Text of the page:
At 9 pm this April 5, as the nation sank into temporary darkness as diyas shimmered here and there, the time was ripe for introspection – for the nation as well as the self.
It felt more scary than odd to be the only house in our street to have not followed the prime ministerial order. It was not odd – because our upper-class neighbourhood has long before professed their allegiance to the overlord, their saviour. It is a highly homogeneous crowd: savarna businessmen, ultra elites, propertied class etc, you get the idea.
However, the spectacle couldn’t have been more ironical. There stood, lighting precisely nine lamps at 9 pm sharp, my neighbour Rakesh uncle (name changed). After all, the auspiciousness of the number had been widely publicised and the migrant workers definitely deserved all the solidarity.
My mind instantly wandered off to a day almost nine years ago, back when we were remodelling our home. As usual, there were labourers hired by our contractor to do the menial construction jobs. Of them, Shathrugn bhaiya (from Kendrapara in Odisha, I’m not entirely sure), was the most talkative.
He was easily at least 60 years old at the time and his paan-stained mouth constantly made serious effort to talk with us, the kids. His amiable features endeared him to us instantly. Language was never really a barrier; we did have troubles, but neither Bhaiya nor we knew Hindi properly and that common ignorance worked out well.
He’d tell us about us his village, his daughters – whose names he tried to tell us by writing in thin air, hoping we would understand his broken Odia. The camaraderie was one based on innocence and gentleness.
But the one time he needed our friendship the most, all of us fell incompetently to the wayside.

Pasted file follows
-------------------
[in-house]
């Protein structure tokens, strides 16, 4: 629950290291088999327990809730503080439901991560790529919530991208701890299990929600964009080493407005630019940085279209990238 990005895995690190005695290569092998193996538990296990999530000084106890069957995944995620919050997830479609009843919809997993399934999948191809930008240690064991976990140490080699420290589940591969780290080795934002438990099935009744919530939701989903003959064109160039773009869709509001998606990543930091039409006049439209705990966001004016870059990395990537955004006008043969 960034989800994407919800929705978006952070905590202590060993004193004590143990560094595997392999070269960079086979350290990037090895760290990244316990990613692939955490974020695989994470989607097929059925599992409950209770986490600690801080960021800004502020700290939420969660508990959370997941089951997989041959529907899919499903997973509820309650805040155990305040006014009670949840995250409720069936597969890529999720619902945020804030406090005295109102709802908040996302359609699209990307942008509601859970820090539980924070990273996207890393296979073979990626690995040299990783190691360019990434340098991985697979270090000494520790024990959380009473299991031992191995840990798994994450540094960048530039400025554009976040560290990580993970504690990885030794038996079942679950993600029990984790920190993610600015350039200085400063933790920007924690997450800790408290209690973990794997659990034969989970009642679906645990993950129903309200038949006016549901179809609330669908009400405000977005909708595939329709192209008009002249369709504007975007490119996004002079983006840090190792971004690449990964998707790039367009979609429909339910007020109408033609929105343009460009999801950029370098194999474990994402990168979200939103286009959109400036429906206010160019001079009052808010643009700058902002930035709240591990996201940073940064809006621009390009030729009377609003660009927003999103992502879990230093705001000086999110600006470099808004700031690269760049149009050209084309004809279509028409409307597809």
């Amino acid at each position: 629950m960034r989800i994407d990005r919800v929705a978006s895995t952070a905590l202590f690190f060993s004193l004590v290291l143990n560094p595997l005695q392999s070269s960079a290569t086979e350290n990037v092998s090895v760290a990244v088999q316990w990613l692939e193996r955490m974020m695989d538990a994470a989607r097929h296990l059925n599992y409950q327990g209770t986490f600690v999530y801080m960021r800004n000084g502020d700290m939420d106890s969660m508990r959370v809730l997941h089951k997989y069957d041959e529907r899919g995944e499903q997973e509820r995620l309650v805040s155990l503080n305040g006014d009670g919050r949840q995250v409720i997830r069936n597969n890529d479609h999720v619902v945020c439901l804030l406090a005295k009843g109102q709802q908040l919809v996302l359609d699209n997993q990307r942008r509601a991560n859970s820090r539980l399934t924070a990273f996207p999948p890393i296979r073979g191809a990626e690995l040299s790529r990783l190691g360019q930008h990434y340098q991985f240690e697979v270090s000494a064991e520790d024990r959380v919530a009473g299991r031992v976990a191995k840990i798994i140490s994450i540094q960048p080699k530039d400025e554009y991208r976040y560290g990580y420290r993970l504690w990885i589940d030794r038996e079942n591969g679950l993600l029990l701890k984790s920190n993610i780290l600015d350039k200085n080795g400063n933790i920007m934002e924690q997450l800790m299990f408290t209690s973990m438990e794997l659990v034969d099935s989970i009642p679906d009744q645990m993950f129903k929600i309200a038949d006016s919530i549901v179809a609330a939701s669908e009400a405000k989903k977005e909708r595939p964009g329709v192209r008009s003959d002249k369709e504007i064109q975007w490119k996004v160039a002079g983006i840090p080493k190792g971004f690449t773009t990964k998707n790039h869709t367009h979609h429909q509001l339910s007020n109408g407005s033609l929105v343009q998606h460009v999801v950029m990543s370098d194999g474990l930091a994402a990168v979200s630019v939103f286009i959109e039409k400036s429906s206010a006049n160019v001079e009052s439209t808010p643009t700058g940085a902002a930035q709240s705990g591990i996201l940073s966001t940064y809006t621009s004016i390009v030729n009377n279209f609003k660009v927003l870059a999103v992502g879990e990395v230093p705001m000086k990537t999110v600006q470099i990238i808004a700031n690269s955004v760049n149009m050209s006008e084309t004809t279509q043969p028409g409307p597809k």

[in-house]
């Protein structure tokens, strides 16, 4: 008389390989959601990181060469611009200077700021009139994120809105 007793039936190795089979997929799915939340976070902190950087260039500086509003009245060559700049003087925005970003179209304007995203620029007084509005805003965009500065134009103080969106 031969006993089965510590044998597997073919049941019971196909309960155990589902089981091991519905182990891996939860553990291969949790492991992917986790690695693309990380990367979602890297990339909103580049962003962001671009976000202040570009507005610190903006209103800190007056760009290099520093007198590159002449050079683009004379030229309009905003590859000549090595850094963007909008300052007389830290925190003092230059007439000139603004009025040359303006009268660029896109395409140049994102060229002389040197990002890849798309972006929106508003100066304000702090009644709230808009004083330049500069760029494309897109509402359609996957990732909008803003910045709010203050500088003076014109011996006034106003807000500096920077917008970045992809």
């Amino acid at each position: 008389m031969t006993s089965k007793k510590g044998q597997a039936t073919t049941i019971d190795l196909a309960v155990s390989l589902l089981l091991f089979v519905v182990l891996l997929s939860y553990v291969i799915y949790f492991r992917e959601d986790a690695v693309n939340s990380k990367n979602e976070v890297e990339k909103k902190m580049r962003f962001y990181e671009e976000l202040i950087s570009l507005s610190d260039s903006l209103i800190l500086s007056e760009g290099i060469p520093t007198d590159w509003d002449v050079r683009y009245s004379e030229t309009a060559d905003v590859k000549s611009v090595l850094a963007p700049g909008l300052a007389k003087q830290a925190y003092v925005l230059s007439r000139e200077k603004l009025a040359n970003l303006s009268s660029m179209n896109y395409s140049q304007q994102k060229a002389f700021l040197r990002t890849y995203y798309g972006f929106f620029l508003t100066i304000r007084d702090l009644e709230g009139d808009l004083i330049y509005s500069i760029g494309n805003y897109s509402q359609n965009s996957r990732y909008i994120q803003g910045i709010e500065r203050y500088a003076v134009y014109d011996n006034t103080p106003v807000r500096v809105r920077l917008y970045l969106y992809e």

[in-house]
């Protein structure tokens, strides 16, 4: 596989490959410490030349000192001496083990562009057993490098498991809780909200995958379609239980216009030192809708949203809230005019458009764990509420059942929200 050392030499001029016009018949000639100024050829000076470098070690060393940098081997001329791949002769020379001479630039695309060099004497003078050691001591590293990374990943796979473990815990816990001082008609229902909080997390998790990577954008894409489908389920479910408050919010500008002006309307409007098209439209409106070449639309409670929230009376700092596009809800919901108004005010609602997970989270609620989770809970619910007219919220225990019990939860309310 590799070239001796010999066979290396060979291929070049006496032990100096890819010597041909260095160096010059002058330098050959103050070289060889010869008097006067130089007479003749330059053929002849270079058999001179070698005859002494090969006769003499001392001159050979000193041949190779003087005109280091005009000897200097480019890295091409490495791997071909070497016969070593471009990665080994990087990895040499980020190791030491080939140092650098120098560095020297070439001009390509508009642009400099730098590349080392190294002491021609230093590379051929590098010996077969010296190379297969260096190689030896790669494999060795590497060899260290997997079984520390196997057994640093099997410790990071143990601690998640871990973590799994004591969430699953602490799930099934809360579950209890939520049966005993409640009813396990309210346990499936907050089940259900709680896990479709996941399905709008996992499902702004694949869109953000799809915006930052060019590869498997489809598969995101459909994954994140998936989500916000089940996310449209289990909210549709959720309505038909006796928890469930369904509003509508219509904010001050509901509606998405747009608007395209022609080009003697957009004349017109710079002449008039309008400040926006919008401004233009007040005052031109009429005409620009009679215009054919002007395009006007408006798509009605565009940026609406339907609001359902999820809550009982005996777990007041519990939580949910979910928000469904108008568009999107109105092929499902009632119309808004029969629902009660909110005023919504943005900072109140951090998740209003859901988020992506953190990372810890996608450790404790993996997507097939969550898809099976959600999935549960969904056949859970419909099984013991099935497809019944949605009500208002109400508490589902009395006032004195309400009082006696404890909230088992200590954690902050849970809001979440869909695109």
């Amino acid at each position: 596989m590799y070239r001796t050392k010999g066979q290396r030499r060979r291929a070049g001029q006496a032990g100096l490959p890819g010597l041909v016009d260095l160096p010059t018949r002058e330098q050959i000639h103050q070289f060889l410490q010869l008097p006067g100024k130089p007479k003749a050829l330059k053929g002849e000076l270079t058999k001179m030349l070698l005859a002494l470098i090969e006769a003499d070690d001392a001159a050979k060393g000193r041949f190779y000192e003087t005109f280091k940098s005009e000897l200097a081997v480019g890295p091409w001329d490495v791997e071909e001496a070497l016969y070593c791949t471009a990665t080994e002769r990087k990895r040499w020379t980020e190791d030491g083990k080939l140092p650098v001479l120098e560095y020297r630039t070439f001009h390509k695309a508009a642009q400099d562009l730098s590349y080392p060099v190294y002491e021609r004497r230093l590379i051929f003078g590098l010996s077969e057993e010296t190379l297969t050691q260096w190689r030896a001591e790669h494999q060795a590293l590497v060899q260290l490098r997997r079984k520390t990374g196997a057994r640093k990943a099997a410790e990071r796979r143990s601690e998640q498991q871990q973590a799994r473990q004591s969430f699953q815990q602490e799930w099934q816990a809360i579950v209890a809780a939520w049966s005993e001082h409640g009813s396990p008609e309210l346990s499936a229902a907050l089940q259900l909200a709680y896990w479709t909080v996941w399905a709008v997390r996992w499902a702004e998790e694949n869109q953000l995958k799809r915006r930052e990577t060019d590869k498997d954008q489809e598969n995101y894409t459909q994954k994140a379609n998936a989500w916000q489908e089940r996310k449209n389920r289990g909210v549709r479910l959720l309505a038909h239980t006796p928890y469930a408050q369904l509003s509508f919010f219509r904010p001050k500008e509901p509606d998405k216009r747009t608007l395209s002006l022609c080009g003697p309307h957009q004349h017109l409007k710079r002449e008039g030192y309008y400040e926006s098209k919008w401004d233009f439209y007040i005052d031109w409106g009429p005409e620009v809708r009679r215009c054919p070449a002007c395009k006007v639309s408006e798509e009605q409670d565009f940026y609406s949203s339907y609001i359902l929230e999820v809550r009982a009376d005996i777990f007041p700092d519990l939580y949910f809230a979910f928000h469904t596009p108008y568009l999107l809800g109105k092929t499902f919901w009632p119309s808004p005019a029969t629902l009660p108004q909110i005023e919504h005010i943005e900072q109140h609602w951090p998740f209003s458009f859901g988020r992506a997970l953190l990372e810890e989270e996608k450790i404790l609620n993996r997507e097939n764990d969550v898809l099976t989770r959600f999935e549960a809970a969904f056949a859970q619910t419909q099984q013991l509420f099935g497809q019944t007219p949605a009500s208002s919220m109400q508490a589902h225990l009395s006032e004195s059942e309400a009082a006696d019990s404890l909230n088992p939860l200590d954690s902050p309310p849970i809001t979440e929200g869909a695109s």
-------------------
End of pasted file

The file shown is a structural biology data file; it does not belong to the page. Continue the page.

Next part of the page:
One day, after a heavy morning’s work, he had retired on the roadside under the shade of our mango tree for a brief siesta, his long legs stretched out. We were playing inside because it was noon and the sun was unforgiving.
My friend and I had come out to get our playthings from the verandah when we heard a soft wail. There lay Shathrugn bhaiya, in his usual spot, but with both his legs badly hurt. We were aghast and did not know what to do. Our conversation skills seemed gravely inadequate, we couldn’t ask him what had happened or what help he needed.
We immediately fetched our half-Bengali friend, who tried to pry the information out of him. It was Rakesh uncle, our neighbour, we found out. He had driven his brand new Chevrolet Aveo over Bhaiya‘s legs while he was sleeping.
What had happened was an accident, but Rakesh uncle’s unresponsiveness was intentional.
Bhaiya couldn’t get up, so we brought him a first aid kit and some water. We tried to help him up, but he didn’t want us to touch him. Eventually, the other labourers took him away. He did not come back to our house again.
We never found out what happened to him. He must have lost his job and gone home empty handed. He might have died even.
About two-three years later, I saw someone who looked a lot like Shathrugn bhaiya at a nearby grocery store, I like to believe it was him. No, there wasn’t any Kabuliwala like reunion. He did not recognise me. I was on a two-wheeler with my father, and we drove away, having to do little with the shabby man in the grocery store line.
Fast forward nine years and here is a ‘reconciled’ Rakesh uncle ‘showing solidarity’ to the likes of Shathrugn bhaiya, the displaced migrant workers, by lighting nine lamps at 9 pm.
That will help, that will help.
Would Shathrugn bhaiya have lit a lamp today? Has he been beaten up or sprayed upon, did he walk 400 km to get home? I don’t think Rakesh uncle cares.
As I sit in our courtyard watching each of the houses light up, now that the prescribed nine minutes is completed, I hope against hope that Shathrugn bhaiya lit his hearth today.
Having introspected enough, I returned to the comfort of my well-lit home.
Anjana Kesav finds solace in words and truth and aspires to be a fearless journalist one day.
Featured image credit: Reuters/Francis Mascarenhas